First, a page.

Mandriva's Future Rosy or Rose Colored?

Mandriva Linux

It was over six weeks ago that rumors, later confirmed as true, circulated stating that Mandriva's financial situation was so dire that it was considering buy-out offers to try to avoid having to close its doors. This news struck many Mandriva users and developers hard and all held their breath waiting for further news and the release of Mandriva Spring 2010.1. Although the final release of 2010.1 is still absent, news that Mandriva S.A. might be saved was met with sighs of relief and a healthy dose of skepticism.

News broke June 22 on the French technology Website, www.lemagit.fr, that Mandriva would neither have to be sold or closed due to the appearance of some private investors. Mandriva CEO Arnaud Laprévote said that "the community and users no longer need to be concerned." However, some still are.

Laprévote neither named these new investors nor elaborated on any specific business strategies. He did say they were looking for a new business model, and this is what worries some observers. Mandriva has had several financial crises in the past decade and the community keeps hoping each is the last. Bankruptcy protection gave Mandriva some breathing room in 2003 and 2004. Creating a pay-to-join Mandriva Club brought in some slight revenue. Earlier, a donation campaign was waged in attempts to save the ailing company. In 2008 the company had to release several telecommuting contributors.

Mandriva has been providing enterprise and educational systems and support as well as selling boxed sets and USB drives of its desktop system, but they've always had difficulty competing with other Linux companies such as Red Hat and Novell in terms of revenue and the ability to land long-term contracts. Experts question Mandriva's ability to construct a profitable business model and users hope a freely available version will continue to be a part of the business model. Speculation on Mandriva forums has them abandoning the PowerPack and splitting their offerings into enterprise and community versions, much like Redhat and Fedora or Novell and openSUSE.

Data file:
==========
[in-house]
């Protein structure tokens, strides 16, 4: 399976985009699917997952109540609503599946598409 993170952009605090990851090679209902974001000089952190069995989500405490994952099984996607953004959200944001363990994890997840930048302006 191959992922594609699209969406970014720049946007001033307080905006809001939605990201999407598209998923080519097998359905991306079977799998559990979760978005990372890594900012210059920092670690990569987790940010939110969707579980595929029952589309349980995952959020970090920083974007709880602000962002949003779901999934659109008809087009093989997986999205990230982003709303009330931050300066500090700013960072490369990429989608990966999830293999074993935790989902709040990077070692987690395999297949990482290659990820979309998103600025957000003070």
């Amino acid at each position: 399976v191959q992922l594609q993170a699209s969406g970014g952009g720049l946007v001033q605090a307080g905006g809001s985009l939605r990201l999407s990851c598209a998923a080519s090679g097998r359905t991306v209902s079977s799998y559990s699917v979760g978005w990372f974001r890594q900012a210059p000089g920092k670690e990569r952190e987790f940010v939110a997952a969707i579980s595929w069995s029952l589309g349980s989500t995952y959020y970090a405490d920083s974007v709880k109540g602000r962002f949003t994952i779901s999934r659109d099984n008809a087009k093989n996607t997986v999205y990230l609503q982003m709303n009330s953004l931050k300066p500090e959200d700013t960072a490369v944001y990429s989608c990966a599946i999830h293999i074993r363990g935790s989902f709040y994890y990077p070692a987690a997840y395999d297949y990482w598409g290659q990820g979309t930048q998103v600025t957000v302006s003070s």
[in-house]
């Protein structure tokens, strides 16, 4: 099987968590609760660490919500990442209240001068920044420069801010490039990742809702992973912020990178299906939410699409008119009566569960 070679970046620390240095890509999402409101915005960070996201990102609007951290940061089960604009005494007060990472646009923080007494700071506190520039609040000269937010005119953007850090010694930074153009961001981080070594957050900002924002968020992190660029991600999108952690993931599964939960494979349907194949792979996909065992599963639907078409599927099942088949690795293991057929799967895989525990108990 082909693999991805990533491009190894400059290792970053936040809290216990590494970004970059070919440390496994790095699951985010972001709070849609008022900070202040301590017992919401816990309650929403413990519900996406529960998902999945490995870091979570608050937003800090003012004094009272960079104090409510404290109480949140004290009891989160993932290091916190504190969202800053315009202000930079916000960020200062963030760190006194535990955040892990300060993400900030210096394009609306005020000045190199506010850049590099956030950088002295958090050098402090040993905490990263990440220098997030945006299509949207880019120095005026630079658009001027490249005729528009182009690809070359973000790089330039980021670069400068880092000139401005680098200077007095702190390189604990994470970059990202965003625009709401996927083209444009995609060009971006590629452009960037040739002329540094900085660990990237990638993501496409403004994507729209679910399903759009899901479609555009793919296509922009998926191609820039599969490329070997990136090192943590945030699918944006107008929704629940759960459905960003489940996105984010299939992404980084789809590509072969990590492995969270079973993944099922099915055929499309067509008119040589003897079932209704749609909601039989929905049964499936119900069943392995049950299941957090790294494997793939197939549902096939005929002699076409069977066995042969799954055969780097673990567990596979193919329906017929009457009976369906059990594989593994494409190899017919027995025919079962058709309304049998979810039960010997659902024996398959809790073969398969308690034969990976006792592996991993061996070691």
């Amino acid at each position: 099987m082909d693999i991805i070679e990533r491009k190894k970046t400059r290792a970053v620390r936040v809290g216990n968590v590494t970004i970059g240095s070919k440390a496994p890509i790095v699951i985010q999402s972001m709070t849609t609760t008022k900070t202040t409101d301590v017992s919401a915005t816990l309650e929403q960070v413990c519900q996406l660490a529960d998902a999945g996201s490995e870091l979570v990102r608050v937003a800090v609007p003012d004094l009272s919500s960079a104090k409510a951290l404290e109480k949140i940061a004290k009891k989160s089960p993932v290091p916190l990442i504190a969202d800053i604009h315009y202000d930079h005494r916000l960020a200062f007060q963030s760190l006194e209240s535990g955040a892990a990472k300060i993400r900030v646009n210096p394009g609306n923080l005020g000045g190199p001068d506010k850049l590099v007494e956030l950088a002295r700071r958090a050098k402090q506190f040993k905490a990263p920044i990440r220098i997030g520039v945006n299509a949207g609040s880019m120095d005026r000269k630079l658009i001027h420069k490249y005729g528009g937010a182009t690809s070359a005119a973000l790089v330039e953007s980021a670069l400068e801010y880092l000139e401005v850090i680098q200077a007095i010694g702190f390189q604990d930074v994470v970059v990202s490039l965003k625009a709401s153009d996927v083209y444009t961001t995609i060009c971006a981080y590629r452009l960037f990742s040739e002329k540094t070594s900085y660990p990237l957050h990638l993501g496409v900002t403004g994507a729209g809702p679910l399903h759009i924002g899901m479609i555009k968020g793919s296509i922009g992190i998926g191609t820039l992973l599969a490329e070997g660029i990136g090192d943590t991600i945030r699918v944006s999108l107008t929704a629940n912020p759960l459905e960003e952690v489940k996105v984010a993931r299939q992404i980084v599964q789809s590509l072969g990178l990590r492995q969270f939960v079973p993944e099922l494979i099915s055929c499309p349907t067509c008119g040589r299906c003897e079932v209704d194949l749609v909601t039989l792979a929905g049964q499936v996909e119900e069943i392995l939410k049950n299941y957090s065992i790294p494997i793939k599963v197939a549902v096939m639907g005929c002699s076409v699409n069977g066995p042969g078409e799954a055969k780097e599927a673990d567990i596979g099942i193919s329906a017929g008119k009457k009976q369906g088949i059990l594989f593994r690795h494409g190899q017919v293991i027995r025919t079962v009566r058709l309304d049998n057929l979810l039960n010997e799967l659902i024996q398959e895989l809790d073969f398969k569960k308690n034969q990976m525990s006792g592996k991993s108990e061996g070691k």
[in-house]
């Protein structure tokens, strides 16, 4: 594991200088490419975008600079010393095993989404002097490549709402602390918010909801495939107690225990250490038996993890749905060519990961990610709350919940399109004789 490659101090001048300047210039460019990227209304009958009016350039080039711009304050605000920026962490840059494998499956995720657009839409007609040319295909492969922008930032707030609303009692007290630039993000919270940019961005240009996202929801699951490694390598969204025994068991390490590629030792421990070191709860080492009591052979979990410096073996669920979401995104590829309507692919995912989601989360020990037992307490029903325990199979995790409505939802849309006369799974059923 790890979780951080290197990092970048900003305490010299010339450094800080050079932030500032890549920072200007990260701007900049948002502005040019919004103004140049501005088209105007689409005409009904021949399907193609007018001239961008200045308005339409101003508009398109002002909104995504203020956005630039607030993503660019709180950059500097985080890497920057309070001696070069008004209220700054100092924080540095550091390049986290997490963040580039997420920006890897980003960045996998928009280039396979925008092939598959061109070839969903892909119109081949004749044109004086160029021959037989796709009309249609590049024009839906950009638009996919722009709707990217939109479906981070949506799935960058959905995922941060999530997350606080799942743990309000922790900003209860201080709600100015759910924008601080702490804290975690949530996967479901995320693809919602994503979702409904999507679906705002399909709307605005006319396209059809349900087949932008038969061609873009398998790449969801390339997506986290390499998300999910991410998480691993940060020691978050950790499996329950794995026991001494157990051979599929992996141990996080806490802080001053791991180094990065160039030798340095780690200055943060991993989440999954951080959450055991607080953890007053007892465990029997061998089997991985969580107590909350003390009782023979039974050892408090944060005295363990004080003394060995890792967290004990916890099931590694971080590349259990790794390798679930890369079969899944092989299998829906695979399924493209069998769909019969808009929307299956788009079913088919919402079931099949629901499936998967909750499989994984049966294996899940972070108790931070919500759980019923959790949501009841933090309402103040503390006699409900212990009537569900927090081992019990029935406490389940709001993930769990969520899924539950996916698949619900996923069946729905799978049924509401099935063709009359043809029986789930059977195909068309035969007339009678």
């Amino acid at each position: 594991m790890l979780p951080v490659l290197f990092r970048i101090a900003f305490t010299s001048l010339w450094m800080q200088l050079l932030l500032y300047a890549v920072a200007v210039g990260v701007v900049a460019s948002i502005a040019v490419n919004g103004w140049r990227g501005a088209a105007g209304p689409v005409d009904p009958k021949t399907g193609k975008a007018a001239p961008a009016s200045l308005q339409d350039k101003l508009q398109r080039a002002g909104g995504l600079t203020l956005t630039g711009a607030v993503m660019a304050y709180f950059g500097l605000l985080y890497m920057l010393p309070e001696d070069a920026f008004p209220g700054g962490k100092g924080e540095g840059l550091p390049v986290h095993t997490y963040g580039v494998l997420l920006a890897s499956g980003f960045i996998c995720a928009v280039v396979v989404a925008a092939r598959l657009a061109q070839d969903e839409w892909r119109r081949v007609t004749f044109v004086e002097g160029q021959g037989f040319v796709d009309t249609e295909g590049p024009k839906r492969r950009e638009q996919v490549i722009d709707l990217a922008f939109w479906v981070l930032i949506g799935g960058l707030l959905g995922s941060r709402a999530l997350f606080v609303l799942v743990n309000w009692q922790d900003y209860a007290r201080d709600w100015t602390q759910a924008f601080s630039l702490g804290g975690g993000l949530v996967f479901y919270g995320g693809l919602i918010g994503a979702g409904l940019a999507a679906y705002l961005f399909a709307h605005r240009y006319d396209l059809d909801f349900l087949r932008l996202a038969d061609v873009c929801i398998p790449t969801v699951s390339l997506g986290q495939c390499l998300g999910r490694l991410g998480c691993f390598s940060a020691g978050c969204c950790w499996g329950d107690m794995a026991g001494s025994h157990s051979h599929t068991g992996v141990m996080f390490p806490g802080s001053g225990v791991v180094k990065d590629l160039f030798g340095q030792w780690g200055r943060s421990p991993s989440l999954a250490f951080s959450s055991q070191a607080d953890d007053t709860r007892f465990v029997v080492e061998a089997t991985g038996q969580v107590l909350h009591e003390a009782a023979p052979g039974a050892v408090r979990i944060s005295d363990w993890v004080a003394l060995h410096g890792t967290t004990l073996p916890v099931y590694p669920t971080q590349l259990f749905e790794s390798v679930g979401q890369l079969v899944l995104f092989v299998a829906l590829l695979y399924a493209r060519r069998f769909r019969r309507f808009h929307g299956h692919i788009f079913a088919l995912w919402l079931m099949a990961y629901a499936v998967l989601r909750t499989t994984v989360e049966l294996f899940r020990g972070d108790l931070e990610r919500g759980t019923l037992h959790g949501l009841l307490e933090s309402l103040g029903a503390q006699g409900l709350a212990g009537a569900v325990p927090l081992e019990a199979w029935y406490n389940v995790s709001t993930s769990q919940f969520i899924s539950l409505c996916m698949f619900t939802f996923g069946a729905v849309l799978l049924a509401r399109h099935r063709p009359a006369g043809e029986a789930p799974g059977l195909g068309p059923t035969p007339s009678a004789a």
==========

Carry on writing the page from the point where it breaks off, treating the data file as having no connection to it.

Even if Mandriva's future was uncertain, community members are questioning the commitment of Mandriva on the desktop since development has stopped on the latest version that was due for release June 3. Wiki feature pages have not been updated since May 15 and the expected release date for 2010.1 (June 2) was removed from the planning calendar when release candidate 2 was announced. It is still blank at this time. Even the official Mandriva blog remains silent. Developers are complaining of absent paychecks and Nicolas Lucreil and Pascal Terjan have already left the building.

Mandriva 2010, released last fall, was one of the best releases Mandriva had achieved in some time and many users were looking forward to the updates and improvements to come in 2010.1. Some find little comfort from Laprévote's words during this time while Mandriva is "reinventing itself." Others are guardedly hopeful. Whatever happens in the coming weeks and months, the storm is far from over for current Mandriva customers and users.

UPDATE: Anne Nicolas announced that the new Mandriva 2010 Spring ISOs should be released July 5. A planning wiki update soon followed.

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Susan Linton is a Linux writer and the owner of tuxmachines.org.

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Mandriva Scars Me!!!

Anonymous's picture

I have tried many Linux Distros to help find a good one for Win-XP Users to migrate to when they finally give-up the ghost. Mandriva was that choice. However, finding out all this news about Mandriva and finding a lot of it is also historical, makes me nervous! I have experienced fist hand!, being orphaned by a Linux Distro. It's no fun to put it mildly!

I am now evaluating Pardus Linux as it is even more simple than Mandriva! A really nice post-config helper app known as "Kaptan" makes it really!!! ease to post configure Pardus Linux. Something a Linux Novice from Windows could use effortlessly!

My Wife, a Linux Neophile, knew exactly what to choose in every dialog box! Now that says something about ease of use considering she has only been exposed to the Windows Platform!

I just downloaded Pardus today and have only one hour's use of it. I am really impressed and hope that keeps up. I'd like to have a place for my Win-XP Users to land when they make the move. Most have little or no funds so upgrading Windows from here-on-out is no longer an option for them.

Mandriva is the best

Arvi Pingus's picture

Thanks to its friendly installer, its Control Center and ease to get program sources and updates. What more should I say: I love it! :)

I think Mandriva still rosy

Luthfi Emka's picture

Mandriva (mandrake,exactly) is my first Linux Distro, until now. I also use the cooker version, the version that step ahead and close the next release, but it's buggy on last two month, so i get down it and use the 2010 agains the 2010.1 RC.